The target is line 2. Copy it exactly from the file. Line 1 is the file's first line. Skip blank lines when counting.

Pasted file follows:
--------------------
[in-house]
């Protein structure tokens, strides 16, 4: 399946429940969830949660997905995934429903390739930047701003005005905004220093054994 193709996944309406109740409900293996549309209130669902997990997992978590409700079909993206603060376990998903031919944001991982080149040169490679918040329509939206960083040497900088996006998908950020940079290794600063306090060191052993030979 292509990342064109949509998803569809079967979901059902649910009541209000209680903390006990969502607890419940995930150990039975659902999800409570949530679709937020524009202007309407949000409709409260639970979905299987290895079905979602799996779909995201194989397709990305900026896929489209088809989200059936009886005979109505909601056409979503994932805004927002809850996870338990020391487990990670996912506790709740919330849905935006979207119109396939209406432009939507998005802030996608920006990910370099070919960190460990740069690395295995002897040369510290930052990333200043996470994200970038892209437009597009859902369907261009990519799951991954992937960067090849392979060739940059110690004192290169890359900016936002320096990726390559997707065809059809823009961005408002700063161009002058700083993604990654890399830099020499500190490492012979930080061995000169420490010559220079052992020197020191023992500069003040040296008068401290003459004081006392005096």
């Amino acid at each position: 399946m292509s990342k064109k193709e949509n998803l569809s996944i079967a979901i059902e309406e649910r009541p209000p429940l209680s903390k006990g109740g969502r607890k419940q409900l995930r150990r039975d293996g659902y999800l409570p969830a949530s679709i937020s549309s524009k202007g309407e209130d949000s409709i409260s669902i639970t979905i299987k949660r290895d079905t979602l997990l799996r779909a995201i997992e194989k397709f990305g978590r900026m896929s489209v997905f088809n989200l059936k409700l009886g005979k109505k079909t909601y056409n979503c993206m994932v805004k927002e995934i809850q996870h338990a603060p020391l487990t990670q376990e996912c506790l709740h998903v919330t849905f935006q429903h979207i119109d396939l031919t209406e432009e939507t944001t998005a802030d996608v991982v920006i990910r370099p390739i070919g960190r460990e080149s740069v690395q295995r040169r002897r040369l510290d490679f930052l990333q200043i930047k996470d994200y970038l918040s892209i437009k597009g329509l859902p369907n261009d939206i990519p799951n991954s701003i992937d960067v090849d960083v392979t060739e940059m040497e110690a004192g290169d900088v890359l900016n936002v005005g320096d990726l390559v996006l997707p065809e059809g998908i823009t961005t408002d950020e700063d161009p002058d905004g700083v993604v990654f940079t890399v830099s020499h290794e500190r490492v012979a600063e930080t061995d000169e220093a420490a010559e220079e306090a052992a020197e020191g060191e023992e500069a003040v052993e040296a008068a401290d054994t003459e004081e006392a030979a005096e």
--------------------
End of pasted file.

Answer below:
């Protein structure tokens, strides 16, 4: 399946429940969830949660997905995934429903390739930047701003005005905004220093054994 193709996944309406109740409900293996549309209130669902997990997992978590409700079909993206603060376990998903031919944001991982080149040169490679918040329509939206960083040497900088996006998908950020940079290794600063306090060191052993030979 292509990342064109949509998803569809079967979901059902649910009541209000209680903390006990969502607890419940995930150990039975659902999800409570949530679709937020524009202007309407949000409709409260639970979905299987290895079905979602799996779909995201194989397709990305900026896929489209088809989200059936009886005979109505909601056409979503994932805004927002809850996870338990020391487990990670996912506790709740919330849905935006979207119109396939209406432009939507998005802030996608920006990910370099070919960190460990740069690395295995002897040369510290930052990333200043996470994200970038892209437009597009859902369907261009990519799951991954992937960067090849392979060739940059110690004192290169890359900016936002320096990726390559997707065809059809823009961005408002700063161009002058700083993604990654890399830099020499500190490492012979930080061995000169420490010559220079052992020197020191023992500069003040040296008068401290003459004081006392005096």